Bird-Brained Plans: Raising Chickens in your Back Yard

Posted February 18th, 2010
by HomeownersInsurance.org Staff (no comments)

chickensOK, before you click off to some random place on the web, hear me out on this one.

Raising chickens in your back yard is totally bad-ass.

Not only do you have fresh eggs anytime you want them, you also have the right to say, “I have to go home and feed my chickens. Please enjoy the rest of this special showing of Ishtar by yourself.”

If you’re going to raise chickens in your back yard, here are some preliminary steps you need to take:

  1. 1. Check for local ordinances and regulations. There’s no sense in building a coop (that’s the technical term for a chicken house) if the city is just going to post some mean notice on your door that says you have to take it down. Find out if it’s allowed, and then do it.
  2. 2. Talk to your homeowners insurance agent. You need to know what building a chicken coop and keeping livestock might do to your homeowners insurance. If, for example, a chicken decides to take matters into her own hands and peck out a neighbor’s eye, you need to make sure you’re covered for liability.
  3. 3. Spend some time researching chicken breeds and types. There are many different breeds of chicken. Many of those chicken breeds also come in a “bantam” size, which is similar to the idea of “toy” breeds for dogs. So, there might be a full-size “poodle” chicken, and a bantam size “miniature poodle” chicken.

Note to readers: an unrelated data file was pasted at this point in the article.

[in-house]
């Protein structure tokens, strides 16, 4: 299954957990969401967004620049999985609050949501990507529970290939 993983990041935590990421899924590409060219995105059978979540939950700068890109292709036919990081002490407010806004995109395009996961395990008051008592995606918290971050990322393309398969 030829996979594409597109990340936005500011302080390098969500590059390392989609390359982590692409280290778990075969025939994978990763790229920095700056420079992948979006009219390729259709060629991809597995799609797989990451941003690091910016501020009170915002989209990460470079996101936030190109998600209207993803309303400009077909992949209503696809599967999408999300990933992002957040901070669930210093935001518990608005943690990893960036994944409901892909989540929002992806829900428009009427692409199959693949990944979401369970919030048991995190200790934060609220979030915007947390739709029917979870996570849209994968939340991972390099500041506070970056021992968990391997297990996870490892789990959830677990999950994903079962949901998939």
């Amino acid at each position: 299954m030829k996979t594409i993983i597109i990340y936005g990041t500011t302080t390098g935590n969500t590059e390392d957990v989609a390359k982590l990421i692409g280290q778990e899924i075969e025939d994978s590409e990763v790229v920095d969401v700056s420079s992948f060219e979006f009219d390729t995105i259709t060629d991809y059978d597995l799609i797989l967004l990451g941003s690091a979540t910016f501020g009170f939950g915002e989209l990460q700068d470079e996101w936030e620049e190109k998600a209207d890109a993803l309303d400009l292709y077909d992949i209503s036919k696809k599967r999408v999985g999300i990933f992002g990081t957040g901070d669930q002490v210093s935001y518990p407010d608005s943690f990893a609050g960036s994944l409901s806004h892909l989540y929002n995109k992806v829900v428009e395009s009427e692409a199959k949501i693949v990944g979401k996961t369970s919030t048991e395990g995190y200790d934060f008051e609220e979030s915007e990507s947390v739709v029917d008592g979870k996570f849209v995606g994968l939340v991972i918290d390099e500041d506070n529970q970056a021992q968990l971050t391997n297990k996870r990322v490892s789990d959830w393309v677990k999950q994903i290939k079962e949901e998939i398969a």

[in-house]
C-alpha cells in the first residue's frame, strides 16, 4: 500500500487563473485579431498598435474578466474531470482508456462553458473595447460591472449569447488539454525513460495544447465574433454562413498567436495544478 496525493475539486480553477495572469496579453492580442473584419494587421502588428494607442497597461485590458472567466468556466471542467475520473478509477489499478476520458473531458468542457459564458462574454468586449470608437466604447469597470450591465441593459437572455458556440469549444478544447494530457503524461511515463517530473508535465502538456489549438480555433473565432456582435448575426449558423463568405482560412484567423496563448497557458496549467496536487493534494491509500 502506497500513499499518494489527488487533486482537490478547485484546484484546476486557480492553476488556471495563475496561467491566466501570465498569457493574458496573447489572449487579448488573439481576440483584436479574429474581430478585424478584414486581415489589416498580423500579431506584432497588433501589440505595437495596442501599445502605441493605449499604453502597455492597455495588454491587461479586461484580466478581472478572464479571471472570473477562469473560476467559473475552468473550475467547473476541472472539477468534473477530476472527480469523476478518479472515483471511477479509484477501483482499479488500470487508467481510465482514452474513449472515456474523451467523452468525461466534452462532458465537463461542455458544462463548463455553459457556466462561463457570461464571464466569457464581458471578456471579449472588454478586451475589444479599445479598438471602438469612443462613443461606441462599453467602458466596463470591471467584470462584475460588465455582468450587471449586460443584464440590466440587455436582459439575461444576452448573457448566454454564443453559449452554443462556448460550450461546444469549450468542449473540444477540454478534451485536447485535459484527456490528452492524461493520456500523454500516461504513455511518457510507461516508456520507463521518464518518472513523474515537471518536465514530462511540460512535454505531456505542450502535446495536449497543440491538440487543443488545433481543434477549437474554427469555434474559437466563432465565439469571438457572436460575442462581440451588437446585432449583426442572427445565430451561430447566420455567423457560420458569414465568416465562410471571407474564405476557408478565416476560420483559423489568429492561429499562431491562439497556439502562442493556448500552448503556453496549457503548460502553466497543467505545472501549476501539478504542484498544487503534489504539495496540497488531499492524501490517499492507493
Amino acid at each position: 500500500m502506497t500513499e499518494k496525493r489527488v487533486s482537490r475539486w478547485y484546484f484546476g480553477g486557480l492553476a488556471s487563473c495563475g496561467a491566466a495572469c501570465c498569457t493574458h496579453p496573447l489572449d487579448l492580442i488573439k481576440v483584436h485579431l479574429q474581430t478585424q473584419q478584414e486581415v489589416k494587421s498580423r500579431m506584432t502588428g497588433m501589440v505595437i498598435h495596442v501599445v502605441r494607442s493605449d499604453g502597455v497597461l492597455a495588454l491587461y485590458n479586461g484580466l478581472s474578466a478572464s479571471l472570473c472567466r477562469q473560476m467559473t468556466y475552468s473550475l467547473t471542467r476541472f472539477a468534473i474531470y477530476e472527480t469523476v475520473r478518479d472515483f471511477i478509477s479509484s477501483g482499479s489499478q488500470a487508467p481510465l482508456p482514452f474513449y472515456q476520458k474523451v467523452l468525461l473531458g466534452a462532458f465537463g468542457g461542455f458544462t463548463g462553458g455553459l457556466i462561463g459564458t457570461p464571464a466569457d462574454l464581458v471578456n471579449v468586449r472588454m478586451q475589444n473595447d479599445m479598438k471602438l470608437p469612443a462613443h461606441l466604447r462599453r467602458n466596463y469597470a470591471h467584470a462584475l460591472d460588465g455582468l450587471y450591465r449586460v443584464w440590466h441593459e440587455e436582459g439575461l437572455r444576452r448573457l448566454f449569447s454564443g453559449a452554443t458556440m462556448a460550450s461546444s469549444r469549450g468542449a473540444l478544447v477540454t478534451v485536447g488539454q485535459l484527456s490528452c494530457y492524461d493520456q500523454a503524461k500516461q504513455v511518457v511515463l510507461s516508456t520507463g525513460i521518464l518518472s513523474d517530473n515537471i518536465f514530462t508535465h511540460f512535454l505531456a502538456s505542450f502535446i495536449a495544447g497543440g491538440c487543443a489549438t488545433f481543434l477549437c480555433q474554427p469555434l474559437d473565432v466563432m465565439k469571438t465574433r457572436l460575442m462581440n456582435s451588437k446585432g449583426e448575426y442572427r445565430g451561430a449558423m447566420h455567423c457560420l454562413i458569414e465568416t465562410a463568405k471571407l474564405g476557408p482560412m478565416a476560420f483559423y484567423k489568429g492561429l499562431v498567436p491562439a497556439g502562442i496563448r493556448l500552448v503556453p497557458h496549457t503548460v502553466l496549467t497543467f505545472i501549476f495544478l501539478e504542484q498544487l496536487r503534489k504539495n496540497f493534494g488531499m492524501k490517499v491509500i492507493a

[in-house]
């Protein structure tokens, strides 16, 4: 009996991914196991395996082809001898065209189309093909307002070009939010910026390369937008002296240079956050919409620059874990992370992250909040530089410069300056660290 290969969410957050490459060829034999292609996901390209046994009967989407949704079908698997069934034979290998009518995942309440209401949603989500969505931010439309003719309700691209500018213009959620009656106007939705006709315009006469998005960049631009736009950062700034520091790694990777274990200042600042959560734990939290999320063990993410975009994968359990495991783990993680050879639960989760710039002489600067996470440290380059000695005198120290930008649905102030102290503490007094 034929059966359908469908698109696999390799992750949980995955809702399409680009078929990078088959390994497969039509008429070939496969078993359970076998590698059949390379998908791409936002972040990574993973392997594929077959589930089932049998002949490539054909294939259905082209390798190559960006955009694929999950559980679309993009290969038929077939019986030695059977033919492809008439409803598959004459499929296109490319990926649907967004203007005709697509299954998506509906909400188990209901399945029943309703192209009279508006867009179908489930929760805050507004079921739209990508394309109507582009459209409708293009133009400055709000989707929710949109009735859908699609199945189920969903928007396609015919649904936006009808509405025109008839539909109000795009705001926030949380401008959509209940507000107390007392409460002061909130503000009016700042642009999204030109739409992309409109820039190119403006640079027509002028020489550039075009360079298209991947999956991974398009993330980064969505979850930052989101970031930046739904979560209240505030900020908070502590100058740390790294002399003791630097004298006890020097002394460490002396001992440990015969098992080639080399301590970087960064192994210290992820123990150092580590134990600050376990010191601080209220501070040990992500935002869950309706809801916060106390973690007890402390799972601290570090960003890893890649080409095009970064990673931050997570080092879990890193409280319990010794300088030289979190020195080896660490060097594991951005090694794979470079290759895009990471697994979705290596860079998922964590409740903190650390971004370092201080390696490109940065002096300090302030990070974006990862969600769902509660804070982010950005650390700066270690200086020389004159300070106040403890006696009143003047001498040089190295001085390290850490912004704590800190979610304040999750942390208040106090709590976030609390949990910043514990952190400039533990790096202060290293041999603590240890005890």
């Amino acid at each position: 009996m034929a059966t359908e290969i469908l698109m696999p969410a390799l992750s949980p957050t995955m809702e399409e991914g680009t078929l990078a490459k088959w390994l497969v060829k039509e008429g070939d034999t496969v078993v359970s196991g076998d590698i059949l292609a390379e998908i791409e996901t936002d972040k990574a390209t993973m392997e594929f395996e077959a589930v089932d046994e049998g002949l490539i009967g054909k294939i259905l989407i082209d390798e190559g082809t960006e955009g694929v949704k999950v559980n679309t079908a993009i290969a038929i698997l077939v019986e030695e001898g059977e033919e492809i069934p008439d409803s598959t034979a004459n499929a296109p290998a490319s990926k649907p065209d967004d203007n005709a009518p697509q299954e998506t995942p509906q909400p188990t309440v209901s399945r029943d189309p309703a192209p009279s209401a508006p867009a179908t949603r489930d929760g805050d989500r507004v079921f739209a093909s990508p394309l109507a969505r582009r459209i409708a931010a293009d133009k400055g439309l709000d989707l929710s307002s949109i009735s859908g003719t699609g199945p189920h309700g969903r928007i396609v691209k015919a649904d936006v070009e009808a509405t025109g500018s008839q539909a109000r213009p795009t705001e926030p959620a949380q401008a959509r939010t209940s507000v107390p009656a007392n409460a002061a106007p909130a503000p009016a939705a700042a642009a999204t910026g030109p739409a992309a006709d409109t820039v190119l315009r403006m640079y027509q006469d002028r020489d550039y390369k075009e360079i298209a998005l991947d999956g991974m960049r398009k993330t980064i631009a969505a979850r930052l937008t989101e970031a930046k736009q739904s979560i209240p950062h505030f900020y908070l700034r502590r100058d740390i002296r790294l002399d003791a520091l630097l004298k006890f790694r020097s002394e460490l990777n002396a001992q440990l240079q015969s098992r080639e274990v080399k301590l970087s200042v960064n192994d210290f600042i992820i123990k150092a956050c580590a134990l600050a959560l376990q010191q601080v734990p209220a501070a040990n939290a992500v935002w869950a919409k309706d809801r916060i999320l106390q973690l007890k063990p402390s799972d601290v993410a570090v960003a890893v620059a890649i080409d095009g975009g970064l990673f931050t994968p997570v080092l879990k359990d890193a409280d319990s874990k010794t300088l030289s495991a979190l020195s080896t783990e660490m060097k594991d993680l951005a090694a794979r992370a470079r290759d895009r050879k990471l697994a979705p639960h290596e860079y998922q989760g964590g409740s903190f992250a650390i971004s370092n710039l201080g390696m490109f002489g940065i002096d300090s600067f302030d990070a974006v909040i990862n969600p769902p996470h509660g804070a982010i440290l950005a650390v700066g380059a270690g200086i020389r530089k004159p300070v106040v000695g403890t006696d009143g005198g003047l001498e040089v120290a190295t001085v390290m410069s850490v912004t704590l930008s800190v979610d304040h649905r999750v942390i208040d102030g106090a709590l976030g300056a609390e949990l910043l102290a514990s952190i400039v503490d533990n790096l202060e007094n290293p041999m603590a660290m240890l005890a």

4. 4. Visit someone who raises chickens in their backyard. Don’t do this unannounced or by just going from one backyard to the next. Find someone online. If there’s not anyone nearby raising chickens in their backyard, consider a visit to a local chicken farm. Or, the nearest chicken farm, anyways.
  5. 5. Build the coop right. Make sure to use strong materials. Your chickens have to hang out in there all night. That’s where they lay their eggs. It’s where they get shelter from the storm. Make sure to use a solid design, and to use materials that will keep out the weather. Make sure it includes enough space for your chickens, too.
  6. 6. Figure out where your chickens will roam. If you have a fenced-in yard, you might be OK. Just make sure they can’t get out. Chickens need to be able to get out a little bit, though. Give them a place to do so.
  7. 7. Have plenty of food on hand. There’s nothing worse than making a midnight run to get chicken feed.

Photo via portmanteaus

Categories: Fun

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